After silicon, aluminum is the second most abundant metallic element in the Earth’s crust, according to the U.S. Geological Survey. While plentiful in supply, it has only been produced for commercial use for a little more than 100 years. At one point in the mid-1800s, aluminum was harder to find and considered more valuable than gold. Today, however, aluminum is produced on a massive scale, with five companies operating 10 primary aluminum smelters in the U.S. The USGS reported the value of primary domestic metal production in 2012 was $4.32 billion.
Aluminum is obtained from bauxite, which contains a mixture of hydrous aluminum oxides difficult to extract from ore because of its high reactivity and high melting point. Producing aluminum is labor and resource intensive. Four tons of bauxite are required to produce two tons of alumina, resulting in one ton of aluminum, according to The Aluminum Association. Over the years, aluminum producers have reduced the amount of energy consumption per unit of aluminum by 70 percent and perfluorocompounds, which are greenhouse gas emissions of perfluorocarbons, trifluoromethane (CHF3), nitrogen trifluoride (NF3) and sulfur hexafluoride (SF6), associated with primary aluminum, are also down 70 percent since 1995.
While expensive, this lightweight, recyclable metal is used in a wide range of applications. Recycled aluminum is cheaper than alumnium produced from ore and promotes sustainability. It can be recycled over and over again without losing quality, according to The Aluminum Association, which also notes 75 percent of all aluminum ever smelted is still in use today.
A silicon-based solar cell is typically used when working with aluminum films. Such films are useful in energy applications, particularly within the solar power sector. “It has been demonstrated that coating a thin aluminum-based film on top of a semiconductor can actually increase the light trapping and harvest sunlight more effectively. A good example is that Al2O3 thin film has gained popularity as a high-quality surface passivation material,” Fang says.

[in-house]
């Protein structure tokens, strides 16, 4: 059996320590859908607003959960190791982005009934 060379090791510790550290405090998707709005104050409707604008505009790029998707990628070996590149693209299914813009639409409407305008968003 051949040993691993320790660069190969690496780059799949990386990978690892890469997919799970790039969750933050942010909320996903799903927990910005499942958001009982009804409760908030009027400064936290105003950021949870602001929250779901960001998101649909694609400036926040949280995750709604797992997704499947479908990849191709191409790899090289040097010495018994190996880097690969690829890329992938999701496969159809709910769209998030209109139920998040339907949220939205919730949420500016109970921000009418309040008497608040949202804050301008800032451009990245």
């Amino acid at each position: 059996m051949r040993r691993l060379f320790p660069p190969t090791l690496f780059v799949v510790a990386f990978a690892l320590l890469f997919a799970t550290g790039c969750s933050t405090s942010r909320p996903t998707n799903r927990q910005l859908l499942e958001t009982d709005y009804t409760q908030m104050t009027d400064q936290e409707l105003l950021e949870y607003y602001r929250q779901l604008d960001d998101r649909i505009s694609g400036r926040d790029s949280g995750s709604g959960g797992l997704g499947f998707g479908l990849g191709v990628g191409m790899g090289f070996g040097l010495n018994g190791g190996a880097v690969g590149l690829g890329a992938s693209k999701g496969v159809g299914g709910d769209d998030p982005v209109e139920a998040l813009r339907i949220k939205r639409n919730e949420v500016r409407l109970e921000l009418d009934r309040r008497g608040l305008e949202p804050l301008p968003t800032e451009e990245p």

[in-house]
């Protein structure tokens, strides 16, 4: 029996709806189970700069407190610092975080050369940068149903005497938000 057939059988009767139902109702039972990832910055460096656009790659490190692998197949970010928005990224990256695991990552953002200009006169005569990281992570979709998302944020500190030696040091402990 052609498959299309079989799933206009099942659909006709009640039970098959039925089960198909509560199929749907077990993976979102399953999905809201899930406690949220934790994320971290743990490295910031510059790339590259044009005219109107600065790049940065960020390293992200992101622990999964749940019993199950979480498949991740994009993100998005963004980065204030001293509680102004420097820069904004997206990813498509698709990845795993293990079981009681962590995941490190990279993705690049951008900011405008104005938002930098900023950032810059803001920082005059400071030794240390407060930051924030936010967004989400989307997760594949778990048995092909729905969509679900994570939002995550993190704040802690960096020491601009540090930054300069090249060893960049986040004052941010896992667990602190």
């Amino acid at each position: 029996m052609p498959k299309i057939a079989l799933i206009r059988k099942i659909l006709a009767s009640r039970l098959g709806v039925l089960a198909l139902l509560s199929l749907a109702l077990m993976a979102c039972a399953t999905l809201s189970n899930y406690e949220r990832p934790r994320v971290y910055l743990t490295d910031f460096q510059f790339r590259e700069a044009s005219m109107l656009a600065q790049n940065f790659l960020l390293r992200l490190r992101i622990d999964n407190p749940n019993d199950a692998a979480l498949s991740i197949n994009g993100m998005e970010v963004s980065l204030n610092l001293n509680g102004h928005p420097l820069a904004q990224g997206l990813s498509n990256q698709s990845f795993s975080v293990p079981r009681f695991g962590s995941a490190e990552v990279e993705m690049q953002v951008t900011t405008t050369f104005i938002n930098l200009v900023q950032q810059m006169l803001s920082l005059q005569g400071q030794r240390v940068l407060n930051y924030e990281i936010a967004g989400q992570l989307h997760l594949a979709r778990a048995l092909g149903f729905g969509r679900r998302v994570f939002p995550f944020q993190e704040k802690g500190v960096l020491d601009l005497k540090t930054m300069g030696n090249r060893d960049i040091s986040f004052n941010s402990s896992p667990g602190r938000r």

Implications for this breakthrough in aluminum research go even further. When broken down, researchers were able to produce flat Al13 hydroxide clusters involving only octahedrally coordinated aluminum instead of what was previously achieved.
Being able to efficiently produce these flat Al13 clusters is the key to using them as a solution precursor to make aluminum-based films. “I don’t look at this research as simply finding a new way to produce aluminum species,” Fang says. “Rather, we are interested in selectively synthesizing aluminum nanoclusters and unraveling their formation pathways.”
By uncovering this new approach to aluminum nanoclusters, Fang says the future holds new ways to generate new species of aluminum. “As far as we know, people have not extensively explored this territory using solution-based aluminum speciation, where you easily encounter a variety of complex potentials, different compositions,” he says. “Once water goes away after dehydration at an elevated pH, then you’re left with versatile metal oxide films. Those are the products that hold transformative impact as society shifts toward more sustainable, greener, cheaper ways of getting and using energy.” MM